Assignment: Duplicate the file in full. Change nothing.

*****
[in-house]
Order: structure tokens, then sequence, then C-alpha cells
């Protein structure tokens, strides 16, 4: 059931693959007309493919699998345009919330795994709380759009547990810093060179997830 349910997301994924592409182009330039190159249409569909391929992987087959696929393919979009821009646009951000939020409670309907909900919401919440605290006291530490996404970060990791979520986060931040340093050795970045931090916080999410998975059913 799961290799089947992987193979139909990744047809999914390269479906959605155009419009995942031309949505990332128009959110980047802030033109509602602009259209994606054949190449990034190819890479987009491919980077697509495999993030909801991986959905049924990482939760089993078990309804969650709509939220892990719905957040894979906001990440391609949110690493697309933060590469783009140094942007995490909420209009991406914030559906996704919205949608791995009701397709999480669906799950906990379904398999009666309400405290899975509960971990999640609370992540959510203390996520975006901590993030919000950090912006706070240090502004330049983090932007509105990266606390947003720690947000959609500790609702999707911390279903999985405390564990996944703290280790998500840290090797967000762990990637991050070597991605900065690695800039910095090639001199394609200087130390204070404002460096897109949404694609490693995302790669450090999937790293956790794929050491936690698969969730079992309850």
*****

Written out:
[in-house]
Order: structure tokens, then sequence, then C-alpha cells
């Protein structure tokens, strides 16, 4: 059931693959007309493919699998345009919330795994709380759009547990810093060179997830 349910997301994924592409182009330039190159249409569909391929992987087959696929393919979009821009646009951000939020409670309907909900919401919440605290006291530490996404970060990791979520986060931040340093050795970045931090916080999410998975059913 799961290799089947992987193979139909990744047809999914390269479906959605155009419009995942031309949505990332128009959110980047802030033109509602602009259209994606054949190449990034190819890479987009491919980077697509495999993030909801991986959905049924990482939760089993078990309804969650709509939220892990719905957040894979906001990440391609949110690493697309933060590469783009140094942007995490909420209009991406914030559906996704919205949608791995009701397709999480669906799950906990379904398999009666309400405290899975509960971990999640609370992540959510203390996520975006901590993030919000950090912006706070240090502004330049983090932007509105990266606390947003720690947000959609500790609702999707911390279903999985405390564990996944703290280790998500840290090797967000762990990637991050070597991605900065690695800039910095090639001199394609200087130390204070404002460096897109949404694609490693995302790669450090999937790293956790794929050491936690698969969730079992309850």